Informed by this research from the environmental sciences, and by confirmatory research in laboratory animals that are exposed to levels of Bisphenol A that are relevant to human exposures, the scientific community is becoming increasingly concerned about BPA’s adverse effects upon humans, particularly women of reproductive age, pregnant women, developing embryos, and young children.

Two points are chief among ARHP’s concerns about the FDA’s current assessment:

  1. Again, echoing last year’s BPA subcommittee document, ARHP believes that safety evaluations of chemicals should take into account the entire existing body of research. To date, over 100 publicly and privately funded studies have been completed or performed on the health effects of BPA exposure. To make its determination, the FDA used two of these existing studies both of which followed Good Laboratory Practices, or GLP – a set of standards commonly used by industry-based researchers. Many university-based and independent researchers do not use GLP standards because of the high costs associated, but are still using research methodology and design considered to be among the best in the world. The FDA should use the vast body of research available from non-GLP studies.
  2. Currently, there is a concern expressed among valued scientists that all BPA scientific studies are not created equal. Of the industry funded studies, including the two used by the FDA, none have found BPA to have health effects. However, over 100 studies have been conducted by independent NIH funded scientists and all have found health effects. This level of disparity among studies, particularly when the sharp contrast exists along funding lines, is alarming.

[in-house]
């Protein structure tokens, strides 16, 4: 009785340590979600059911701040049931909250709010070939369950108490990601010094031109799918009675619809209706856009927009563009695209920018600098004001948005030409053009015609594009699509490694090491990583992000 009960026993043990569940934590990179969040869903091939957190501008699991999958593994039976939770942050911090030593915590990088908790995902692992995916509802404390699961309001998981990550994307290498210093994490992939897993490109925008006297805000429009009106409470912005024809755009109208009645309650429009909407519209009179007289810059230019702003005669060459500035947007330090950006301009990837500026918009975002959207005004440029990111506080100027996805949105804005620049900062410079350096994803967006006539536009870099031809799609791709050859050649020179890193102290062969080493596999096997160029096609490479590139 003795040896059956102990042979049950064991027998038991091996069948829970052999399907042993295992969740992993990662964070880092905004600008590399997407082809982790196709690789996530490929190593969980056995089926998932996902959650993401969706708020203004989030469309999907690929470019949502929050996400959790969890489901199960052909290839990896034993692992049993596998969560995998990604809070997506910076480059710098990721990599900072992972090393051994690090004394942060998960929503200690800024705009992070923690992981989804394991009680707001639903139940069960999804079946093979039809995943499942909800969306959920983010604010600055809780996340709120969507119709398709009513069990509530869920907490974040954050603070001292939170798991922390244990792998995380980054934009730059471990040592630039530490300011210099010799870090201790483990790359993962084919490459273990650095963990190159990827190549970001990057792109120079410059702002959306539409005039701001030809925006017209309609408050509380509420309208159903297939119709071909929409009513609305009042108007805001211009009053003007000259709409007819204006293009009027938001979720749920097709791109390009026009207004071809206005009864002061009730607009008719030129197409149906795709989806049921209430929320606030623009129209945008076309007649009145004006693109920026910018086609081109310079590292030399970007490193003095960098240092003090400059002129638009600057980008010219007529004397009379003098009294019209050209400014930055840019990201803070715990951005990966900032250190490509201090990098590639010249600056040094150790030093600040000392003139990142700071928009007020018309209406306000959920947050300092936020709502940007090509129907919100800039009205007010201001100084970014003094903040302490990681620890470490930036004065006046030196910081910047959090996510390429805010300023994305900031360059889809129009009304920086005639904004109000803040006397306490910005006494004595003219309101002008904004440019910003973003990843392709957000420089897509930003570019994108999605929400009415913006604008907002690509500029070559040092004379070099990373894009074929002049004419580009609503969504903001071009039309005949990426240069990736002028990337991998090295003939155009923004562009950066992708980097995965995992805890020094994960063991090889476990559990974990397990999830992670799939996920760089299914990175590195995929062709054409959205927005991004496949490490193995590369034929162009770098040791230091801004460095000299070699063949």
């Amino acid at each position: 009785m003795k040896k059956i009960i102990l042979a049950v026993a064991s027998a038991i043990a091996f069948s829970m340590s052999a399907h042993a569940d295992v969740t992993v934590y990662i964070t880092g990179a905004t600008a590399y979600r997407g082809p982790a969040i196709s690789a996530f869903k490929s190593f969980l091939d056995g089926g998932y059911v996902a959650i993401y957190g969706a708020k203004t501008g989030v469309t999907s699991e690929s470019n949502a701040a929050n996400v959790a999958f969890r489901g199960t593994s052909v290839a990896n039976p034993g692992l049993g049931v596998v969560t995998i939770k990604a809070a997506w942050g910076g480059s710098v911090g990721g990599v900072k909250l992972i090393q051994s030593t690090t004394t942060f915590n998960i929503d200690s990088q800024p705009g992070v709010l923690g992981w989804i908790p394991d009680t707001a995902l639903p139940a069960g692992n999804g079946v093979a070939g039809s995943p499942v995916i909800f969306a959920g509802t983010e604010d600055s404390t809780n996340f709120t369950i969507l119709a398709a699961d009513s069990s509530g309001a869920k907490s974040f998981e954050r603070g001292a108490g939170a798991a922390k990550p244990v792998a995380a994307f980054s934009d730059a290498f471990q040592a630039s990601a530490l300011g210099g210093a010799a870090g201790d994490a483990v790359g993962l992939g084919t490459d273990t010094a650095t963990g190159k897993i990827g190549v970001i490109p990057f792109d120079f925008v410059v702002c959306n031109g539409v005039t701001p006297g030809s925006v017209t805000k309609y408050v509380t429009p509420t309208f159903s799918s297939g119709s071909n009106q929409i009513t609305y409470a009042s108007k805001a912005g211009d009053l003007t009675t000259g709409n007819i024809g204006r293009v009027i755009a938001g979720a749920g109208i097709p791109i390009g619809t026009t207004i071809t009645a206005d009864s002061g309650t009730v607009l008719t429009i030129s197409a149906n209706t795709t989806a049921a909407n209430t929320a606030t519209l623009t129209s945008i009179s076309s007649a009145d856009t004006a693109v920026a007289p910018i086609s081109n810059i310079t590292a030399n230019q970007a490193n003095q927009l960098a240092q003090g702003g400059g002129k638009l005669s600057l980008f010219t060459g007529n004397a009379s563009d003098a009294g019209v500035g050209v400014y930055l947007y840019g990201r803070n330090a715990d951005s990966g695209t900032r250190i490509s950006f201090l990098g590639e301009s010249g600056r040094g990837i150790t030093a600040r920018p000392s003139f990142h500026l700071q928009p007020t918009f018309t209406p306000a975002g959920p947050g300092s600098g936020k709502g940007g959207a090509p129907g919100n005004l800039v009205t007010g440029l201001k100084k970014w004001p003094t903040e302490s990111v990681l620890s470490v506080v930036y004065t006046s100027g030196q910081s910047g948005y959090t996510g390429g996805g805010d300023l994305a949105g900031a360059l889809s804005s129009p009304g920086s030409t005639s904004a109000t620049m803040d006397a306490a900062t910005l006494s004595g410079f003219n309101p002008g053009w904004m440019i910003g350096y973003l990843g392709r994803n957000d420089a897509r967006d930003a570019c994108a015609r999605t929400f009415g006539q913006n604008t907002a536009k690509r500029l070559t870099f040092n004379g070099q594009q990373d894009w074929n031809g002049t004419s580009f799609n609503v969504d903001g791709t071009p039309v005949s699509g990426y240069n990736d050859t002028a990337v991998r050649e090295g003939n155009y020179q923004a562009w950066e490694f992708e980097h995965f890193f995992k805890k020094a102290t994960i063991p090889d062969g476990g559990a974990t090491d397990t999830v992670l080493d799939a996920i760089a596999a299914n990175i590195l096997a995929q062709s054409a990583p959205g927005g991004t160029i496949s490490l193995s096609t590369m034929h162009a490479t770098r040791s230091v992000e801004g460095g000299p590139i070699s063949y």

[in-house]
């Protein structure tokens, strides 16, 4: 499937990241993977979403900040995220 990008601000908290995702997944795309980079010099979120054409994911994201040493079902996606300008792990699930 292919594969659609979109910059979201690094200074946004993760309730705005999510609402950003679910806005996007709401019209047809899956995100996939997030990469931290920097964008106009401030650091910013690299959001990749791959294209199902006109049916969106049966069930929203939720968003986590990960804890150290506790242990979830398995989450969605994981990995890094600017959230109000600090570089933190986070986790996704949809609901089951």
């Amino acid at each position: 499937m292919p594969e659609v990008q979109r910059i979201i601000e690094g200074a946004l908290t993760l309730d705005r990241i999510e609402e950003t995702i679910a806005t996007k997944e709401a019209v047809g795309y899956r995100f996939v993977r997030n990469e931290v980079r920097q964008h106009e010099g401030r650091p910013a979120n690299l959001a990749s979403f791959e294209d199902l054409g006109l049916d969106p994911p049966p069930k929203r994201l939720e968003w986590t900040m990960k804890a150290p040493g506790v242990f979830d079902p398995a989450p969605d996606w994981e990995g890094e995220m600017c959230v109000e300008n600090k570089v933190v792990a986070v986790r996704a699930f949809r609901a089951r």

The FDA should reconsider its current assessment and bring to bear the weight of all existing research on BPA safety to reach its determination. In doing so, the FDA will ensure that the public benefits from all we currently know about low-dose chronic exposure to BPA.

ARHP supports the use of evidence-based science to inform clinical decision making. Unfortunately, we do not always have the data we want to guide us in making recommendations to patients. But absence of definitive evidence does not necessarily mean absence of harm. Ethical concerns prevent us from ever being able to conduct randomized double-blinded placebo controlled studies on pregnant women looking at various effects of various levels of exposure to BPA, or other endocrine disruptors like phthalates, Polybrominated Flame Retardants, Dioxin, Pesticides and perfluorinated compounds. Scientific uncertainty will therefore continue to exist.

In sum, ARHP’s two recommendations to the Science Board are to:

  1. Use all existing research to inform the FDA’s consideration of BPA’s safety; and
  2. In the absence of scientific certainty, err on the side of caution when taking any action that will affect public health, particularly with regards to BPA exposure to pregnant women and infants.
ARHP appreciates the important work the subcommittee on BPA has done in this area, and we look forward to the Science Board’s decision. Thank you for the time to comment on this important issue that potentially affects the health and lives of countless Americans.